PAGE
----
And the best fight in the entire game also leads to its most heartbreaking twist. The whole thing was so traumatizing that I had to go lay down after.
In Returnal, you play as Selene, an astronaut caught in a time loop after crash-landing on a planet filled with countless Lovecraftian monstrosities. Most of them spew enough lasers and plasma to kill Selene instantly, so it’s only through careful maneuvering and wielding alien technology that she can even the odds. Even so, Selene dies countless violent deaths. Maybe it’s a stray lunge from an enormous dog with tentacles or a blast from one of Selene’s own reanimated corpses. But each time, she jolts awake during the crash that started it all.
At first, death in Returnal is shocking and scary. One moment you’re running through the forest, and the next, Selene is shattered against a wall. You eventually grow numb to her pained dying gasp around the time that simmering resentment begins to fester.
Returnal is punishingly hard, and every death is a lesson learned, an opportunity to be better. Eventually, one boss battle changes it all: death, life, the nature of everything.
I’m talking about Nemesis.
After venturing through an ever-changing forest and a dangerous Mars-like wasteland on the opposite side of the rogue planet, Selene climbs an ancient castle to investigate the source of the “White Shadow” broadcast. The first time I reached the source, I’d blazed through the entire castle in a single run.
Returnal can be like that. You die very early and very often, then something clicks, you get a great gun, and you plow through 20 percent of the entire game.
In a dark tomb-like room, a horned alien lays hunched over with tubes running out of various parts of its body. The last of the Xenos, Nemesis lurches towards Selene with some psychic power, and she passes out. Selene awakens to see a floating mountain with a ghost face, flanked by huge flying octopus creatures. Is this a literal nightmare, a subdimensional space, or both? The ghost face burps plasma balls in the shape of overwhelming helixes. The octopods blast huge lasers. Creepy eye stalks emerge from below, also bristling with huge lasers. Your only hope against Nemesis and his creepy turrets is to keep moving.
Show this fight to anyone who’s never heard of Returnal, and they might cry.
The first stage of the Nemesis battle is somewhat manageable thanks to a linear perspective and a decent amount of distance between you and the boss. You strafe left and right with little room to move forward or back. But the jaw-dropping second stage kicks things into high gear.
The ground rumbles beneath you, and the platform falls apart just as Nemesis explodes, leaving you in a 5-second freefall as he teleports a mile away. Except instead of certain death at the hands of an unknowable cosmic power, you dive towards more floating platforms with the triangle-shaped targeting reticle that means you can use your relatively new grappling hook.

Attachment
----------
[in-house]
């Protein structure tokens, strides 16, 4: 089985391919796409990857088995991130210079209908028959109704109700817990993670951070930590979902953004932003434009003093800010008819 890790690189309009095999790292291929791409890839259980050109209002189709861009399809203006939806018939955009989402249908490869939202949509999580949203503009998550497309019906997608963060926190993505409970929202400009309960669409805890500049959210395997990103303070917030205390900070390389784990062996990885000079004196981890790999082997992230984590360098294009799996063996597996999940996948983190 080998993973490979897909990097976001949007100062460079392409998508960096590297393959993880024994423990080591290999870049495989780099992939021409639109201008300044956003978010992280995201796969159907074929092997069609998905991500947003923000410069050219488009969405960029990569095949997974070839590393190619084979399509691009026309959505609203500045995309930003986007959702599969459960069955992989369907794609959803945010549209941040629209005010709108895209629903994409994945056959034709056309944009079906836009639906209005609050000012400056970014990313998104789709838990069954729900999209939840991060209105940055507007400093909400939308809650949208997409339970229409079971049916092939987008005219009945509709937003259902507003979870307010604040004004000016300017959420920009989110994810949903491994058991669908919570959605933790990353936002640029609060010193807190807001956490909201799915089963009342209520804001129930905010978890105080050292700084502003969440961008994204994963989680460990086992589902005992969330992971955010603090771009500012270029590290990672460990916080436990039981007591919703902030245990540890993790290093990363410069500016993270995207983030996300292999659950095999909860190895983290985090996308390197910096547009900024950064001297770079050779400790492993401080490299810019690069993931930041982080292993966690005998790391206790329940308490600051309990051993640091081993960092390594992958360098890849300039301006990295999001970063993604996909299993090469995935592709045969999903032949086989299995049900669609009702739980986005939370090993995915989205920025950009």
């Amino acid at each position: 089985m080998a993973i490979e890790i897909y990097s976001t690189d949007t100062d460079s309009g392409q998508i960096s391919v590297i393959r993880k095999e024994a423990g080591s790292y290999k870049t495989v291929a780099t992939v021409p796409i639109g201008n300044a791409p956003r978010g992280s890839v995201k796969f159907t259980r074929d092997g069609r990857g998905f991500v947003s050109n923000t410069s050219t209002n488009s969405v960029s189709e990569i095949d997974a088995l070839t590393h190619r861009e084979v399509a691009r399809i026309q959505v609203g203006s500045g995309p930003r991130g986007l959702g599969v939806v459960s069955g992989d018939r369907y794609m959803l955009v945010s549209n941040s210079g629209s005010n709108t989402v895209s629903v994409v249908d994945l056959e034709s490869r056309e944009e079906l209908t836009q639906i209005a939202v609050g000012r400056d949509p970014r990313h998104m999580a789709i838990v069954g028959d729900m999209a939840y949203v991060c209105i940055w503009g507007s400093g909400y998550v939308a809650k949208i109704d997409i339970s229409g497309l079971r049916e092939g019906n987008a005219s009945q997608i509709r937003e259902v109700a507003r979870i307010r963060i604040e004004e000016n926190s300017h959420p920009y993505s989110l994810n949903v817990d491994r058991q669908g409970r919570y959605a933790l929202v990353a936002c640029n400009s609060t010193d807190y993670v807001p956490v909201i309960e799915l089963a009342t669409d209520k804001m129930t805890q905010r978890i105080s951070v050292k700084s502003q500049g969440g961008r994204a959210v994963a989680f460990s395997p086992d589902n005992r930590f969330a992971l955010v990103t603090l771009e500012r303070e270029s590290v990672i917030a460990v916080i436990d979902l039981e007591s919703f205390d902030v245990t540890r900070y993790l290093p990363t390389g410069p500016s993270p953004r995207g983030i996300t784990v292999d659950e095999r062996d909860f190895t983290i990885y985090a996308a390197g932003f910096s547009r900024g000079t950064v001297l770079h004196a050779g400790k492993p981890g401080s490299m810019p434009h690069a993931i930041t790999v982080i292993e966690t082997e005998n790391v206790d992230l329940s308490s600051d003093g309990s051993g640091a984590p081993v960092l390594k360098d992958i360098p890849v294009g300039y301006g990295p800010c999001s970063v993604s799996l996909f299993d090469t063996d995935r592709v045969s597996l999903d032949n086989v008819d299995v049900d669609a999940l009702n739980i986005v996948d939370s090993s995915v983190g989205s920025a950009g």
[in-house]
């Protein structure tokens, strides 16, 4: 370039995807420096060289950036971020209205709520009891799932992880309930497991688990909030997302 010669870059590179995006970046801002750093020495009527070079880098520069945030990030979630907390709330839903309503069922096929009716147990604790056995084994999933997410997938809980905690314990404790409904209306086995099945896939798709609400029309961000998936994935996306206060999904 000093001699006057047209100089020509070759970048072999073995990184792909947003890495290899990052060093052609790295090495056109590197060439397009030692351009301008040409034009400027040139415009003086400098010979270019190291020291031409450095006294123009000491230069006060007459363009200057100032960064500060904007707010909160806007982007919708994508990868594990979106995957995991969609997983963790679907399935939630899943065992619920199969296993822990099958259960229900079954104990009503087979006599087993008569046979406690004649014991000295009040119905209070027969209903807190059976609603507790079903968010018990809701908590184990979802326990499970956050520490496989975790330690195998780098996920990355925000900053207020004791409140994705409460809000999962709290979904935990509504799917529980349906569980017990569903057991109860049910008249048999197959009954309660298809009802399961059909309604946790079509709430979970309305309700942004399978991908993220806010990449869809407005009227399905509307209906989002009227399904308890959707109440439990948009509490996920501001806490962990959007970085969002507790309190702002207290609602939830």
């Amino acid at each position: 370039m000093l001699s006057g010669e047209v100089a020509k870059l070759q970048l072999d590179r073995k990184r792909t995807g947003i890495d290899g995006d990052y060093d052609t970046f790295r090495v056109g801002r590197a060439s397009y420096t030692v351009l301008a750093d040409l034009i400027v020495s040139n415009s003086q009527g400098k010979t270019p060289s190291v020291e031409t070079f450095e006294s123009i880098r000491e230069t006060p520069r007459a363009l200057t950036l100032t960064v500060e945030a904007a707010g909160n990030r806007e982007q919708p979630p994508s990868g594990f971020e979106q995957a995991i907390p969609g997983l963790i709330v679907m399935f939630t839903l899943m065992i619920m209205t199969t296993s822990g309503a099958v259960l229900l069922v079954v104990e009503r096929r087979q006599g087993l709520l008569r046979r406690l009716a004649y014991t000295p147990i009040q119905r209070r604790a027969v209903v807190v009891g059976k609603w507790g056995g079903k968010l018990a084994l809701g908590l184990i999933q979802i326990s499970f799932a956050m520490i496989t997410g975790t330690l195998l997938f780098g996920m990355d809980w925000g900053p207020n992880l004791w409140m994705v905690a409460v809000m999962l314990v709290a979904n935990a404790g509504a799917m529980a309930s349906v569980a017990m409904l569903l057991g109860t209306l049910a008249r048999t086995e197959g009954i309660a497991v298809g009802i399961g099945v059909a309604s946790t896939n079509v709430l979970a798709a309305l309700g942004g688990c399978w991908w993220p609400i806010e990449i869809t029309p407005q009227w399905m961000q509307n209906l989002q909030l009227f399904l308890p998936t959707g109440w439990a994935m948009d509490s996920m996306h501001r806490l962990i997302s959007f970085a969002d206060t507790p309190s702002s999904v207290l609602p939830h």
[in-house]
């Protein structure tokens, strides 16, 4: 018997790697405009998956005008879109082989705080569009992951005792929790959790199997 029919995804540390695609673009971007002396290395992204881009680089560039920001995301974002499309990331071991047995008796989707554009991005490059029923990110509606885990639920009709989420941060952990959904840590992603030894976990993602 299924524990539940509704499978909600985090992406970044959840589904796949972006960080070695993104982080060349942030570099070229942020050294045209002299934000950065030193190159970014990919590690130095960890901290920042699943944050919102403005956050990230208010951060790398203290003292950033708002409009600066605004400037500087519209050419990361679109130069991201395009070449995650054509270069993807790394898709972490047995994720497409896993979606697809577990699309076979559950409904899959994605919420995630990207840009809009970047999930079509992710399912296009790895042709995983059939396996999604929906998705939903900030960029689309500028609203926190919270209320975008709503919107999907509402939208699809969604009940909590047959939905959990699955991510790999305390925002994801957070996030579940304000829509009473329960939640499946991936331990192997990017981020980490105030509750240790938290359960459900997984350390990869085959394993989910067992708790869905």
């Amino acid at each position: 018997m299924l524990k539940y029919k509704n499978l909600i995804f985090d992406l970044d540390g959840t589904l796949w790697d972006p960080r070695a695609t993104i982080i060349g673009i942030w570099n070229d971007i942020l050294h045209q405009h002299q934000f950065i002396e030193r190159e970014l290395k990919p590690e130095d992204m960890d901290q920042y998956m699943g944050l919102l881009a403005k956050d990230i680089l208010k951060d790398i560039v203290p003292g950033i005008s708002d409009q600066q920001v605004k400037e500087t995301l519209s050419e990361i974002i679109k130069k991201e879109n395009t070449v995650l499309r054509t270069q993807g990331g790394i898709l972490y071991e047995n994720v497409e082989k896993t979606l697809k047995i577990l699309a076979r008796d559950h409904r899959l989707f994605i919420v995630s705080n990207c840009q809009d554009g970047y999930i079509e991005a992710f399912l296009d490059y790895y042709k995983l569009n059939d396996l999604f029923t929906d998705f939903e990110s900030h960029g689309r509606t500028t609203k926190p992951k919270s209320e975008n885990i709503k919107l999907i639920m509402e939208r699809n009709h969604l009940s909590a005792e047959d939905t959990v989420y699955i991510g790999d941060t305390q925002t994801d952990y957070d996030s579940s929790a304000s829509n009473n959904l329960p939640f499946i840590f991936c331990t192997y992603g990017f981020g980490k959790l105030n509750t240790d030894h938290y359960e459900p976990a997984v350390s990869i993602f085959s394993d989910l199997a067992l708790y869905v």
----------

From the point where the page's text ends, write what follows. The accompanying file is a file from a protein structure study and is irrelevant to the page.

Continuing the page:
You zip between rising and falling platforms that evaporate at random, peppering the boss from afar with gunfire in the milliseconds between each grapple. The laser and plasma blasts, beams, and spirals get even bigger, but because they’re so far away, the tells are easy to digest. Maintaining composure and remembering to breathe is everything because you can never stop moving. Get too close and the attacks are harder to dodge, yet it becomes easier to hit Nemesis in the heart.
The chaos and focus on snappy movement evoke the excellent sections of Marvel’s Spider-Man from Insomniac when Peter Parker is poisoned and hallucinates all sorts of wild things in the environment. A cinematic scale and excellent audio design make for a brain-melting setpiece.
There are plenty of gameplay videos on YouTube, but here is one of our favorites.
Returnal is always pure chaos, an oversaturation of violence that’s surprisingly light on the gore. You either embrace a flow state or you play a different video game. Nowhere do you feel less in control of the experience than Nemesis, where the foundations of the experience literally shatter. The sheer intensity of the encounter makes it feel like the game’s final boss, and yet this is only our midpoint.
Selene breathes a sigh of relief when Nemesis explodes for the last time. We’re treated to a breathtaking cutscene: Selene’s rescued and labeled a hero back on Earth, where she retreats to an idyllic and rustic farmhouse to play piano, fall in love, and grow old enough to die a peaceful death. Fluffy sweaters, brilliant flowers, and delicately plucked piano keys make for a soothing contrast to the intensity of moments ago.
“Is this what death feels like?” you wonder as Selene’s hands grow wrinkly at the piano, and she’s lowered into a grave so far that the light from above is a tiny, tiny, speck.
15 seconds of peace.
And then Selene gasps awake, back in that forest once again after decades of life on Earth. It is the gnarliest narrative twist in gaming since BioShock’s ending. This is already far beyond the part in the Groundhog Day scenario where the protagonist despairs and becomes unhinged. The only choice Selene has is to keep going, emboldened by the fact that the forest has finally changed after all of her time away. Could that be an indication that escape is possible? Or just a grim reminder that death is inevitable?
Returnal’s ending doesn’t offer much in terms of closure — it doesn’t shy away from the inevitability of death or how grief messes with our psyches. By ascribing some small meaning to the meaningless loops of Returnal, we begin to see how it resonates in our own lives. What are we really looking for?
Maybe the answer is 15 seconds of peace.
Year In Games 2021 is an Inverse celebration of the most unforgettable adventures, stories, innovations, and characters in interactive entertainment.